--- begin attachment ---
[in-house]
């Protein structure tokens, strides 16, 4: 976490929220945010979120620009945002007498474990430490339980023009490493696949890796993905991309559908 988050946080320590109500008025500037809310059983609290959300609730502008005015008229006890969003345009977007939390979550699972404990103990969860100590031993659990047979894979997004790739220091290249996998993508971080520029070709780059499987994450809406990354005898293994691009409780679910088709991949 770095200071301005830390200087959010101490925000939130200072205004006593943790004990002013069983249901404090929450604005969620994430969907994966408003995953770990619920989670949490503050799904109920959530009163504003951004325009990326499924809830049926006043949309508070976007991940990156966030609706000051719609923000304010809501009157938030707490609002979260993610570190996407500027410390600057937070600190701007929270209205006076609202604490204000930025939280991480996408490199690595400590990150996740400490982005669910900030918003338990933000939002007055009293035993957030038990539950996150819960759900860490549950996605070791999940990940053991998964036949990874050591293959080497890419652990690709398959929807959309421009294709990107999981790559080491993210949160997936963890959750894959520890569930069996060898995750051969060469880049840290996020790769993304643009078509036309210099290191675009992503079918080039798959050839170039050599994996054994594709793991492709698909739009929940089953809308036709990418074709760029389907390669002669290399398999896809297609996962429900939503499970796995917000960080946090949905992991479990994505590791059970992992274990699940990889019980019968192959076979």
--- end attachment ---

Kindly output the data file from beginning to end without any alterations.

[in-house]
């Protein structure tokens, strides 16, 4: 976490929220945010979120620009945002007498474990430490339980023009490493696949890796993905991309559908 988050946080320590109500008025500037809310059983609290959300609730502008005015008229006890969003345009977007939390979550699972404990103990969860100590031993659990047979894979997004790739220091290249996998993508971080520029070709780059499987994450809406990354005898293994691009409780679910088709991949 770095200071301005830390200087959010101490925000939130200072205004006593943790004990002013069983249901404090929450604005969620994430969907994966408003995953770990619920989670949490503050799904109920959530009163504003951004325009990326499924809830049926006043949309508070976007991940990156966030609706000051719609923000304010809501009157938030707490609002979260993610570190996407500027410390600057937070600190701007929270209205006076609202604490204000930025939280991480996408490199690595400590990150996740400490982005669910900030918003338990933000939002007055009293035993957030038990539950996150819960759900860490549950996605070791999940990940053991998964036949990874050591293959080497890419652990690709398959929807959309421009294709990107999981790559080491993210949160997936963890959750894959520890569930069996060898995750051969060469880049840290996020790769993304643009078509036309210099290191675009992503079918080039798959050839170039050599994996054994594709793991492709698909739009929940089953809308036709990418074709760029389907390669002669290399398999896809297609996962429900939503499970796995917000960080946090949905992991479990994505590791059970992992274990699940990889019980019968192959076979």